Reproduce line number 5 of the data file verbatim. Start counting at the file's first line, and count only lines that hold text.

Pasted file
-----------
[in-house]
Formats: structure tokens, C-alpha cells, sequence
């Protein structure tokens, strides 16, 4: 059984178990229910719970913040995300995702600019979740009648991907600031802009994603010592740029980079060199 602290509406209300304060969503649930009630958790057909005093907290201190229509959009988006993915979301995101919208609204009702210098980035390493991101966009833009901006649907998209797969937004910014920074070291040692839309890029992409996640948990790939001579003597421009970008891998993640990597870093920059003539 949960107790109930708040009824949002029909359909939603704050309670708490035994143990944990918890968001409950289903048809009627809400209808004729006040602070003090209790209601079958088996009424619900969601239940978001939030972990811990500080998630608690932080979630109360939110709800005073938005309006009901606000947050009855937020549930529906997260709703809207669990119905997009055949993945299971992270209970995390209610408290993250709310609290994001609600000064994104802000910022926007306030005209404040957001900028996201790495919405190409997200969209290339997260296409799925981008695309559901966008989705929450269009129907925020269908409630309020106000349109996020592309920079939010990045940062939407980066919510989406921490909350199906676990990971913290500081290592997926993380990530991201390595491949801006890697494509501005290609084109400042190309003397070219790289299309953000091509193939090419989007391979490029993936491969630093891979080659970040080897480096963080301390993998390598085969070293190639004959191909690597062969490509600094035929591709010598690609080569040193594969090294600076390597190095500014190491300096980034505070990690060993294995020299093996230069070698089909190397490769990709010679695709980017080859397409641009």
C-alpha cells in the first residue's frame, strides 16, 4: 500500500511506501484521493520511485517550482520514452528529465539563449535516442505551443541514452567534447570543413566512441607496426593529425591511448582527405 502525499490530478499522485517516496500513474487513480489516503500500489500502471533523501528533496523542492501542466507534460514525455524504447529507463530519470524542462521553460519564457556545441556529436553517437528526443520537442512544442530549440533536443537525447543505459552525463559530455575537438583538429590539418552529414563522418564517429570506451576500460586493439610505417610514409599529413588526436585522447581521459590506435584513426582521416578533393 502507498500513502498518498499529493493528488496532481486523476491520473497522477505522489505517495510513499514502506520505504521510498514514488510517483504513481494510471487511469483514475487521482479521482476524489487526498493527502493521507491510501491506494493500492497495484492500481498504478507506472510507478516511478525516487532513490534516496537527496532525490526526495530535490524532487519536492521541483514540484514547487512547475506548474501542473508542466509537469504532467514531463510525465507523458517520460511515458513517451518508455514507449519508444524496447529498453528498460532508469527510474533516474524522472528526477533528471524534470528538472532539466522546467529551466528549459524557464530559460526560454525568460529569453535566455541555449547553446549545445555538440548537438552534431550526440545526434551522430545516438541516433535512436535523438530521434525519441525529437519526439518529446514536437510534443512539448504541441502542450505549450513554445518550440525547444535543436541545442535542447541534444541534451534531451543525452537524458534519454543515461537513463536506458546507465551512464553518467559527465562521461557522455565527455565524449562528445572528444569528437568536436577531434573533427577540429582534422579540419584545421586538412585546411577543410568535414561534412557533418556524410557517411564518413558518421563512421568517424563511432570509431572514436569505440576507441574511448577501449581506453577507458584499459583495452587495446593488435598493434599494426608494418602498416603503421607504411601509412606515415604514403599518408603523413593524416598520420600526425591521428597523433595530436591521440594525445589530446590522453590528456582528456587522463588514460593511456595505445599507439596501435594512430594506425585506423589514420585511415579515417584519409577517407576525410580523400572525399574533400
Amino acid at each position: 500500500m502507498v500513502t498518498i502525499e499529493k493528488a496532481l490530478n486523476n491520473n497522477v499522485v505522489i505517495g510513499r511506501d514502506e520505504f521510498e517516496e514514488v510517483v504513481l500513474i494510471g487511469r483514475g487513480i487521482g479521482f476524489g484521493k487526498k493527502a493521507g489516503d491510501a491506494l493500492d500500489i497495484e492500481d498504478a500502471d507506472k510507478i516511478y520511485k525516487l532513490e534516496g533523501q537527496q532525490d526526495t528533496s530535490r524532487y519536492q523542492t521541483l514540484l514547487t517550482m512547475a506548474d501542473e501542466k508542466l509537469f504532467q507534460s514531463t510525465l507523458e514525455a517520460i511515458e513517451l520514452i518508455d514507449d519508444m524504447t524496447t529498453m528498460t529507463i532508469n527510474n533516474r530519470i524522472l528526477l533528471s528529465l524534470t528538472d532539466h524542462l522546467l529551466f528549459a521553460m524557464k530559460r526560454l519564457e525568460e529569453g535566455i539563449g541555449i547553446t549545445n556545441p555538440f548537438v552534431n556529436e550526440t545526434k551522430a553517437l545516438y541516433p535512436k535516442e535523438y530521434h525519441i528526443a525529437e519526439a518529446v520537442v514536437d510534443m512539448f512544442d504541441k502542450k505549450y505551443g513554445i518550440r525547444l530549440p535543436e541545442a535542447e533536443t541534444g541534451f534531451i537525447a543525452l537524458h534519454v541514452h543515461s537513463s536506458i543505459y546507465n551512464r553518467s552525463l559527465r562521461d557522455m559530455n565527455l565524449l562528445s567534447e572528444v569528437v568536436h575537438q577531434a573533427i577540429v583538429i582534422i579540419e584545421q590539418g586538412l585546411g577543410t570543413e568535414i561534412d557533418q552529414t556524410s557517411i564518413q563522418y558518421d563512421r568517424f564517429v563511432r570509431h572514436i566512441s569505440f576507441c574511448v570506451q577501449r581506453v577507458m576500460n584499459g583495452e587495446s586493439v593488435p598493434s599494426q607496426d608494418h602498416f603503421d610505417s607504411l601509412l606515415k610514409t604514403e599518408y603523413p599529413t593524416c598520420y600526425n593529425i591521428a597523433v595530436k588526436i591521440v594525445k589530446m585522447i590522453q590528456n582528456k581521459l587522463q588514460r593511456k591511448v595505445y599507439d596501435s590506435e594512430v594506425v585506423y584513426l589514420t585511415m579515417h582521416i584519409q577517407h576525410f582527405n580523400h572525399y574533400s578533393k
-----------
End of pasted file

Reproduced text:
Amino acid at each position: 500500500m502507498v500513502t498518498i502525499e499529493k493528488a496532481l490530478n486523476n491520473n497522477v499522485v505522489i505517495g510513499r511506501d514502506e520505504f521510498e517516496e514514488v510517483v504513481l500513474i494510471g487511469r483514475g487513480i487521482g479521482f476524489g484521493k487526498k493527502a493521507g489516503d491510501a491506494l493500492d500500489i497495484e492500481d498504478a500502471d507506472k510507478i516511478y520511485k525516487l532513490e534516496g533523501q537527496q532525490d526526495t528533496s530535490r524532487y519536492q523542492t521541483l514540484l514547487t517550482m512547475a506548474d501542473e501542466k508542466l509537469f504532467q507534460s514531463t510525465l507523458e514525455a517520460i511515458e513517451l520514452i518508455d514507449d519508444m524504447t524496447t529498453m528498460t529507463i532508469n527510474n533516474r530519470i524522472l528526477l533528471s528529465l524534470t528538472d532539466h524542462l522546467l529551466f528549459a521553460m524557464k530559460r526560454l519564457e525568460e529569453g535566455i539563449g541555449i547553446t549545445n556545441p555538440f548537438v552534431n556529436e550526440t545526434k551522430a553517437l545516438y541516433p535512436k535516442e535523438y530521434h525519441i528526443a525529437e519526439a518529446v520537442v514536437d510534443m512539448f512544442d504541441k502542450k505549450y505551443g513554445i518550440r525547444l530549440p535543436e541545442a535542447e533536443t541534444g541534451f534531451i537525447a543525452l537524458h534519454v541514452h543515461s537513463s536506458i543505459y546507465n551512464r553518467s552525463l559527465r562521461d557522455m559530455n565527455l565524449l562528445s567534447e572528444v569528437v568536436h575537438q577531434a573533427i577540429v583538429i582534422i579540419e584545421q590539418g586538412l585546411g577543410t570543413e568535414i561534412d557533418q552529414t556524410s557517411i564518413q563522418y558518421d563512421r568517424f564517429v563511432r570509431h572514436i566512441s569505440f576507441c574511448v570506451q577501449r581506453v577507458m576500460n584499459g583495452e587495446s586493439v593488435p598493434s599494426q607496426d608494418h602498416f603503421d610505417s607504411l601509412l606515415k610514409t604514403e599518408y603523413p599529413t593524416c598520420y600526425n593529425i591521428a597523433v595530436k588526436i591521440v594525445k589530446m585522447i590522453q590528456n582528456k581521459l587522463q588514460r593511456k591511448v595505445y599507439d596501435s590506435e594512430v594506425v585506423y584513426l589514420t585511415m579515417h582521416i584519409q577517407h576525410f582527405n580523400h572525399y574533400s578533393k